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Keeping Calm in the Kitchen

What makes cooking easier and more joyful for you? That’s the question Shauna, at Gluten-Free Girl and the Chef, asked us to answer this month. More particularly, she posed her inquiry in the form of a fill-in-the-blank statement: Cooking grew easier and more enjoyable when I learned [your answer here].

Honestly, I almost sat this one out. I thought, that’s a question for real cooks. People who’ve learned the secret to being comfortable in the kitchen. My secret is that, unless it’s fruit and I’m going to put it in a jar, I’m still pretty scared to cook.

But I can tell you what calms my fears.

Cooking is easier and more joyful for me when I remember that food is beautiful. Yep, it’s the beauty thing again. I’m going to crawl an extra inch out on this limb and say that food is not just beautiful, but that food is beauty itself. And by that I don’t mean that eating spinach is going to make you look better than eating Ding Dongs — though that’s probably true. When I think of beauty, I’m considering all the elements in our world that wake us up and make us feel in some way reverent — be they our close-to-the-heart relationships, the song on the radio that seems to be written just for you, or the small, perfect river stone you pick up and tuck into your pocket.

It’s easiest for me to feel the beauty thing with fruit, because that’s my natural passion. I’ll stop on a dime for any bush, vine, or tree bearing something luscious and sweet. But when I remember that all the food I prepare is a manifestation of the same profound miracle that gives me summer berries, I am much more likely to slow down in the kitchen, take care with ingredients, waste less, and make something that tastes good, too. Even if it turns out gross, if I’ve really taken the time to appreciate the food and the tools I’m working with, I’m more likely to laugh about my interesting experiment than to berate myself for failing.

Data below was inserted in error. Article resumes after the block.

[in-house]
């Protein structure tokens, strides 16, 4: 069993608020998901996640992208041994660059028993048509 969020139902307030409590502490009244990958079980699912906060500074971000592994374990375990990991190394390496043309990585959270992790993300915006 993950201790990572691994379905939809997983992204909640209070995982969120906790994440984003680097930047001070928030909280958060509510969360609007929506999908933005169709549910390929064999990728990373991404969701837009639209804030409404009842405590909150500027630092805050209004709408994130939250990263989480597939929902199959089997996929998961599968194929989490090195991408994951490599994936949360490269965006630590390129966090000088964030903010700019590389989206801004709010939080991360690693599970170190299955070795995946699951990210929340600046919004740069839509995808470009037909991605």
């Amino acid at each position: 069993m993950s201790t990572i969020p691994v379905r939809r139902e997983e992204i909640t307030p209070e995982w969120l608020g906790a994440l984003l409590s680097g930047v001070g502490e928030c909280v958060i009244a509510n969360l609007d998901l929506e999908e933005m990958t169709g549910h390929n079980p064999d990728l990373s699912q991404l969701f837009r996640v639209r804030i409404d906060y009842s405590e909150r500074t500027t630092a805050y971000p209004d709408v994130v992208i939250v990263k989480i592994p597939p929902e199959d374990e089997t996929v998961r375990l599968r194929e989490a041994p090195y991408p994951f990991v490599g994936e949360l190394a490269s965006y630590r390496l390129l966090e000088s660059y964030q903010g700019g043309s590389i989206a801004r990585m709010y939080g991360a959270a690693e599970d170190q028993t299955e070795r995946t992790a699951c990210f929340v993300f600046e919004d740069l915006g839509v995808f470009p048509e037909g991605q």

The hard part about beauty is remembering to make a place for it. That dear old Simon and Garfunkel song about slowing down? My mom and dad used to sing it to me all the time when I was little. It seems like some of us just come into the world with our pants on fire. But when beauty and speed collide, beauty rarely survives the encounter. I don’t know why it’s so much easier to go fast than it is to pay attention. I do know that if we don’t pay attention, beauty will be gone before we even catch a glimpse of her.

When I find myself in a place where I’m not preparing my own food — say I’m eating out a lot, or grabbing whatever’s closest without regard for nourishment, or buying food and letting it go to rot before I do something with it — I know I’m moving too fast and forgetting about beauty, even if I’m all the while turning out lovely preserves. The same is true if I notice that Stewart is doing all the cooking. I’m so grateful that he likes to spend time in the kitchen, but I always feel best when we both take part in making our meals.

So thank you, Shauna, for this opportunity to remember what brings more ease in the kitchen. This week I’m going to slow down and let the beauty that is food step forward. I may even cook a vegetable or two.

You can find other bloggers’ takes on this topic here. But first, why not let Simon and Garfunkel give you a little grin . . .

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2 Comments

  • Reply tigress July 6, 2010 at 3:08 am

    love this! beauty is why i grow food and cook it. i am in awe every time i walk out to my garden…

  • Reply Denise | Chez Danisse July 7, 2010 at 12:28 am

    Food is beautiful. I am a believer. And I know the definition of beauty is very subjective. I am smitten with two scraggly bulbs of garlic I purchased at the Fort Mason Farmers Market on Sunday. I know everyone would not see these gems as I do, but that's okay with me.

    Cooking grew easier and more enjoyable when I learned to look at recipes as inspiration versus serious step-by-step instructions.

    Yes, I'm always happier when I slow down in the kitchen. My parents liked Simon and Garfunkel too. Whenever I listen to Kodachrome I think of my dad (and summer). I think I'll play it right now, after your Feeling Groovy…

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